For most pet owners, pets are family members, being no different from our relatives, be they our kids, our significant other, or our elders.
Our pets are an integral part of our lives. The bond of love between a pet and its owner is mutual and unconditional. Losing a pet hurts immensely because our furry creatures love us as much as we love them. Losing them is hard.
I remember a phone call from my brother some years ago.
Our German Shepherd, Axel, had turned 14 years old and 6 months earlier had become suffering from hip dysplasia, which is, unfortunately, quite common in pure breed german shepherds. He could no longer evacuate properly, walk or stand on four legs, and things were getting worse. At that time, Axel was at my brother’s house while I lived in the Alps, a one-and-a-half-hour drive from my brother’s home.
A phone call
It was almost midnight, and I was ready to sleep when my phone rang. My brother was calling me. That phone call caught me by surprise because it was too late to be a courtesy call, so I worried a bit and immediately answered the phone. “If you want to see Axel still alive, you should hurry up. He’s worsening, and I’m not sure he can make it till tomorrow,” my brother said. “I’m coming,” I replied. Suddenly, I closed home in twenty seconds, jumped in the car, and drove to my brother’s home to salute our loved dog for the last time.
Axel was in a terrible state when I arrived at my brother's house. He was almost unable to move, and things were worsening. He could no longer lift and stand on his four legs, and his whole body was shaking. I'm sure he was sort of...crying. It was devastating.
Suddenly, his imperial beauty and dignity were sinking into the depths of his illness. He was the pale shadow of the powerful dog he used to be.
When I saw Axel, he was almost dying, and surely he did not want to live any longer. His suffering was clear even to a blind person. You could see it, feel it. I could only have sorrow and grief because seeing him in those conditions made me sad. Those who have had a dog, a cat, or whatever kind of pet (not including an alligator…) know what I’m talking about. I spare you the saddest part of this story.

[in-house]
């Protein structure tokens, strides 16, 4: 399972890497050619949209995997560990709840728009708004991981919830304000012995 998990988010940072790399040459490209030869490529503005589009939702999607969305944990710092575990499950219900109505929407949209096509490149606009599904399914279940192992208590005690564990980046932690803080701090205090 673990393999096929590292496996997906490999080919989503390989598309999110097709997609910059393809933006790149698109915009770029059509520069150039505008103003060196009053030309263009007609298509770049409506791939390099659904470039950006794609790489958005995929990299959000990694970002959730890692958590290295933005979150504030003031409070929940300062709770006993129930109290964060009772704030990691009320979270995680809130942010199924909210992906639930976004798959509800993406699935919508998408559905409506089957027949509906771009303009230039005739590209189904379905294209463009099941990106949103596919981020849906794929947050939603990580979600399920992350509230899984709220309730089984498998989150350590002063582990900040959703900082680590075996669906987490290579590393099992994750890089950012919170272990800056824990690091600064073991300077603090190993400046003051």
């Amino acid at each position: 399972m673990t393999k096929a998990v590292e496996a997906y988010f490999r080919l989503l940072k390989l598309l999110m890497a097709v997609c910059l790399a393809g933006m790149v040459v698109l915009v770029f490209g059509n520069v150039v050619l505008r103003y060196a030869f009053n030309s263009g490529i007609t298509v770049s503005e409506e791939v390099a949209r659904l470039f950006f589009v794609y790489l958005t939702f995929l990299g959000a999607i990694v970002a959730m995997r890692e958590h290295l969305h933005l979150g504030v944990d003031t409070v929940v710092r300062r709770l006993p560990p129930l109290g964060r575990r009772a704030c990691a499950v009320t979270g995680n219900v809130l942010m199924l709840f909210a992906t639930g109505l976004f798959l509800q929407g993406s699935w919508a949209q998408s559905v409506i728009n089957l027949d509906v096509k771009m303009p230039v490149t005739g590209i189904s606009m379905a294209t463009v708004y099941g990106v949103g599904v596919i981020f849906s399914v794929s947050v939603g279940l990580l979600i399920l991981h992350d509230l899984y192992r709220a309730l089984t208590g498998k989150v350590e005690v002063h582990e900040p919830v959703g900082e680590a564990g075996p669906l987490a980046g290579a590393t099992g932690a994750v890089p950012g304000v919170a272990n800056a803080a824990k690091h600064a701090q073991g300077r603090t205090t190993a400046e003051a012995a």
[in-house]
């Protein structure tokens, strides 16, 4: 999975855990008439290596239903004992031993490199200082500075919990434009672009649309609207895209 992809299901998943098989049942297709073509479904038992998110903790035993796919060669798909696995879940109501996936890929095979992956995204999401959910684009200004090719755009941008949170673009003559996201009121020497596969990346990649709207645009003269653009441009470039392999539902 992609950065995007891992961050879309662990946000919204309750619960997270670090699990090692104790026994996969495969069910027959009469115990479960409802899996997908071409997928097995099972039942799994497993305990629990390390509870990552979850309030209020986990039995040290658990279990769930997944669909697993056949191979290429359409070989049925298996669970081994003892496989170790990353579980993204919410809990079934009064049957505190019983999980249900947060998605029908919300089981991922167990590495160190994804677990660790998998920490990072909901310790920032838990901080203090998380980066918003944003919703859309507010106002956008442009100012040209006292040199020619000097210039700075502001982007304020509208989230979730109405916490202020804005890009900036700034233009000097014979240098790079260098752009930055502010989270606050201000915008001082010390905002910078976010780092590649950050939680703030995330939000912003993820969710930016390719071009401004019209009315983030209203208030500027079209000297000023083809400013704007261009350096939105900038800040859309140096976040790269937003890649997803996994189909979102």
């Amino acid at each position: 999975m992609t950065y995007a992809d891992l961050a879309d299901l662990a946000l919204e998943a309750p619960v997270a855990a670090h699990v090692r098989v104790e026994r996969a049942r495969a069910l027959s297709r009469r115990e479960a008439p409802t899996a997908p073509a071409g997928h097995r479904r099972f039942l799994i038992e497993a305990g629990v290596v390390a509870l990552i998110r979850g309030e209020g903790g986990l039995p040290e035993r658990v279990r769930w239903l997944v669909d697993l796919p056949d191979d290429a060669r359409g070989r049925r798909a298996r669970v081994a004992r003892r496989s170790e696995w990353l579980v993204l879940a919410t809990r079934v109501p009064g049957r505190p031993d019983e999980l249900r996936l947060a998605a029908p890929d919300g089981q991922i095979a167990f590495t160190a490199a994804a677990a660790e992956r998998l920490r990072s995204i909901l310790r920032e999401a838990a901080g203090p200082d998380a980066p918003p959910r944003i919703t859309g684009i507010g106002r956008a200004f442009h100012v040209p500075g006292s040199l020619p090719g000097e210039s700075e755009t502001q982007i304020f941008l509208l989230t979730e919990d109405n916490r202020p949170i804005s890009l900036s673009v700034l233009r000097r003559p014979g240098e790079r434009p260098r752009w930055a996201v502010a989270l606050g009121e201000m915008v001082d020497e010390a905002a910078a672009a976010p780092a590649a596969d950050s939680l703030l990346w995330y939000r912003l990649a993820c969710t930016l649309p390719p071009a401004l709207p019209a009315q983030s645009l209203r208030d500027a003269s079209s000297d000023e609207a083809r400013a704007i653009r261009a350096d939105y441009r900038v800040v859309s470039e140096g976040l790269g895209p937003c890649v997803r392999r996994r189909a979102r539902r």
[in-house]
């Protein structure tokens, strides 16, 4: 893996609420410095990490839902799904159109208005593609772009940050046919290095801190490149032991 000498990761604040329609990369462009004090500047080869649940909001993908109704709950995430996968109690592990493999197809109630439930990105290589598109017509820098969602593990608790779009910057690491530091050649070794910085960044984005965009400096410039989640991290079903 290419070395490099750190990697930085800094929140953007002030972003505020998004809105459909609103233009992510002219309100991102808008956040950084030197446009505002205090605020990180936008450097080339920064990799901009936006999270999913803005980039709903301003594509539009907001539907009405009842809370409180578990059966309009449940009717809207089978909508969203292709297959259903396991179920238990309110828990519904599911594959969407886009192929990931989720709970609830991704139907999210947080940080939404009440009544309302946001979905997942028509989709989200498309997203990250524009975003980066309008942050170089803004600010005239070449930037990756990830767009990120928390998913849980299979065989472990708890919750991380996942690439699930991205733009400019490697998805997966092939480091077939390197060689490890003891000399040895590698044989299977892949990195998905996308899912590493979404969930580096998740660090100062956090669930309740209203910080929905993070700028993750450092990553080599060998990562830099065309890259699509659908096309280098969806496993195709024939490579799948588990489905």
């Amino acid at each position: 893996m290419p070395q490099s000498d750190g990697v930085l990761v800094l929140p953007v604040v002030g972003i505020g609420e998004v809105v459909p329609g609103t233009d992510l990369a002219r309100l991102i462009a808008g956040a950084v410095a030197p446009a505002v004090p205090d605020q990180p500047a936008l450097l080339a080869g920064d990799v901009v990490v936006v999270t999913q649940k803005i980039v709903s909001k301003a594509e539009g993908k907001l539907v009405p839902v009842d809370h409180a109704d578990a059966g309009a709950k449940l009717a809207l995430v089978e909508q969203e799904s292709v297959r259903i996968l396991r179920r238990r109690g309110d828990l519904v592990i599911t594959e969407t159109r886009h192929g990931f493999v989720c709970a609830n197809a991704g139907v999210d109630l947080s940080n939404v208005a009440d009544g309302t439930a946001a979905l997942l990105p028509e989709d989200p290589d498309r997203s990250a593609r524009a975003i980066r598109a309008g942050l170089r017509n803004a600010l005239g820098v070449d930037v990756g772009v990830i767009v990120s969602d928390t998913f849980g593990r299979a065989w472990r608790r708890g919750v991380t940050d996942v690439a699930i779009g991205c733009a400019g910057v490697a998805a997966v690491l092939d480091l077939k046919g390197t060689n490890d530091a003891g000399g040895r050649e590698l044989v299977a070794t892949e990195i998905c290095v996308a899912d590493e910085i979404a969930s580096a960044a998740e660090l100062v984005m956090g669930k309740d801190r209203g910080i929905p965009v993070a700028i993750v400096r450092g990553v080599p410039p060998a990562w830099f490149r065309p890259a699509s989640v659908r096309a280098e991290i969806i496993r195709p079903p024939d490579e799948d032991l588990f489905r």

One of the only certainties in life that we have is that we die. Physically die, I mean. We know that our pet is going to die one day or another, but we are not mentally prepared for when the time comes.
The time we spend with our loved furry animals is quality time.
Sometimes, it is even more exciting than spending time with some human beings…From partners during walks to protectors from strangers, a dog can be an ideal companion. If you have other pets like cats, turtles, or a bird, you probably remember and still enjoy their company and uniqueness. They give us so much love that we cannot measure it in terms of ‘quantity’ but rather in terms of ‘quality.’ They warm our hearts, and their loss is a big lacuna in our daily lives. And the feeling would be as painful as losing a family or a friend.
I’ve had friends who confided in me that they grieved more over the loss of their pet than the loss of friends or relatives. It’s not strange at all. Research has confirmed that for most people, the loss of a dog is, in almost every way, comparable to the loss of a human loved one.
Unfortunately, there’s little in our cultural playbook – no grief rituals, no obituary in the local newspaper, no religious service – to help us get through the loss of a pet.
That is strange, considering the amount of love that intertwines a human being and their pet. We, as pet owners, should be given a chance to honor them in the most appropriate fashion, be it a ‘traditional’ funeral ceremony or a more intimate ceremony. They deserve our love and our respect once they have passed away.
Psychologist Julie Axelrod has pointed out that the loss of a dog is painful because owners aren’t just losing the pet. It could mean the loss of a source of unconditional love, a primary companion who provides security and comfort, and maybe even a protégé that’s been mentored like a child.
Perhaps if people realized just how strong and intense the bond is between people and their dogs, such grief would become more widely accepted.
This would greatly help pet owners to integrate death into their lives and help them move forward.
It’s no wonder dog owners miss them when they’re gone.